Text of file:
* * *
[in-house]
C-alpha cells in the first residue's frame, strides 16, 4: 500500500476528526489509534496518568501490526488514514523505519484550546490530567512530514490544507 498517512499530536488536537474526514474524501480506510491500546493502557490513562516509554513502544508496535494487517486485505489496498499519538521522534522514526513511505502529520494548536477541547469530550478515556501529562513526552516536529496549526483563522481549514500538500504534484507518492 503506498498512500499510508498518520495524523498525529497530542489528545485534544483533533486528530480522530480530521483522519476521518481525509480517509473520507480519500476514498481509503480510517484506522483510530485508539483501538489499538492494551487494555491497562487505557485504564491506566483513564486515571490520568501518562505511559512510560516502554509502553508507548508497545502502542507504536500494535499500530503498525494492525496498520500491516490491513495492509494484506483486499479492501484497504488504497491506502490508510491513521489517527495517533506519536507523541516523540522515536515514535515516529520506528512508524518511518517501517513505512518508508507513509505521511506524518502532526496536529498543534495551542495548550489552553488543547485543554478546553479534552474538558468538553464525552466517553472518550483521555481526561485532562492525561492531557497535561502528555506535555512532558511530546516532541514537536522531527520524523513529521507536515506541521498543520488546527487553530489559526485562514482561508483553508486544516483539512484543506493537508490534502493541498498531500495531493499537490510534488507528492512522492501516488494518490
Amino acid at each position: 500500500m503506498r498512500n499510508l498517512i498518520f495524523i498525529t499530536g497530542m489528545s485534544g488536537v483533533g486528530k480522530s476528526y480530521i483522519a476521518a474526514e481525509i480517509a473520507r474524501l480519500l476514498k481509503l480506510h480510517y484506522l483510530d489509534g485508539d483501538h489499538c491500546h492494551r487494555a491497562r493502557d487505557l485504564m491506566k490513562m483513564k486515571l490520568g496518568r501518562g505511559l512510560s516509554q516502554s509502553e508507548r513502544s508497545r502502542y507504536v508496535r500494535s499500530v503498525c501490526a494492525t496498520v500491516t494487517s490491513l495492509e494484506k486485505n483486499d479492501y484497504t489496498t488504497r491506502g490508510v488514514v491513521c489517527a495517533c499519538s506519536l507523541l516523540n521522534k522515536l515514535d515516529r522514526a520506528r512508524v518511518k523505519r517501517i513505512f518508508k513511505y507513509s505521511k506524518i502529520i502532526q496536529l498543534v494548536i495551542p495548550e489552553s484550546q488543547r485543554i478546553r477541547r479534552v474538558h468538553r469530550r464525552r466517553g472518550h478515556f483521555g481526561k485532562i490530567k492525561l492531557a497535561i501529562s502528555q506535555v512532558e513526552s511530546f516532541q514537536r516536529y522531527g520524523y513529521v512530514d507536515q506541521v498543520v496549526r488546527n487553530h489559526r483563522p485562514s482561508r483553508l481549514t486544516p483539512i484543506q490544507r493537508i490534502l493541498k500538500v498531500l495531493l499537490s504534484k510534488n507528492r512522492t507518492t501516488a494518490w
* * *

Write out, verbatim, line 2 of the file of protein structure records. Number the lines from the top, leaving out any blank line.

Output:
C-alpha cells in the first residue's frame, strides 16, 4: 500500500476528526489509534496518568501490526488514514523505519484550546490530567512530514490544507 498517512499530536488536537474526514474524501480506510491500546493502557490513562516509554513502544508496535494487517486485505489496498499519538521522534522514526513511505502529520494548536477541547469530550478515556501529562513526552516536529496549526483563522481549514500538500504534484507518492 503506498498512500499510508498518520495524523498525529497530542489528545485534544483533533486528530480522530480530521483522519476521518481525509480517509473520507480519500476514498481509503480510517484506522483510530485508539483501538489499538492494551487494555491497562487505557485504564491506566483513564486515571490520568501518562505511559512510560516502554509502553508507548508497545502502542507504536500494535499500530503498525494492525496498520500491516490491513495492509494484506483486499479492501484497504488504497491506502490508510491513521489517527495517533506519536507523541516523540522515536515514535515516529520506528512508524518511518517501517513505512518508508507513509505521511506524518502532526496536529498543534495551542495548550489552553488543547485543554478546553479534552474538558468538553464525552466517553472518550483521555481526561485532562492525561492531557497535561502528555506535555512532558511530546516532541514537536522531527520524523513529521507536515506541521498543520488546527487553530489559526485562514482561508483553508486544516483539512484543506493537508490534502493541498498531500495531493499537490510534488507528492512522492501516488494518490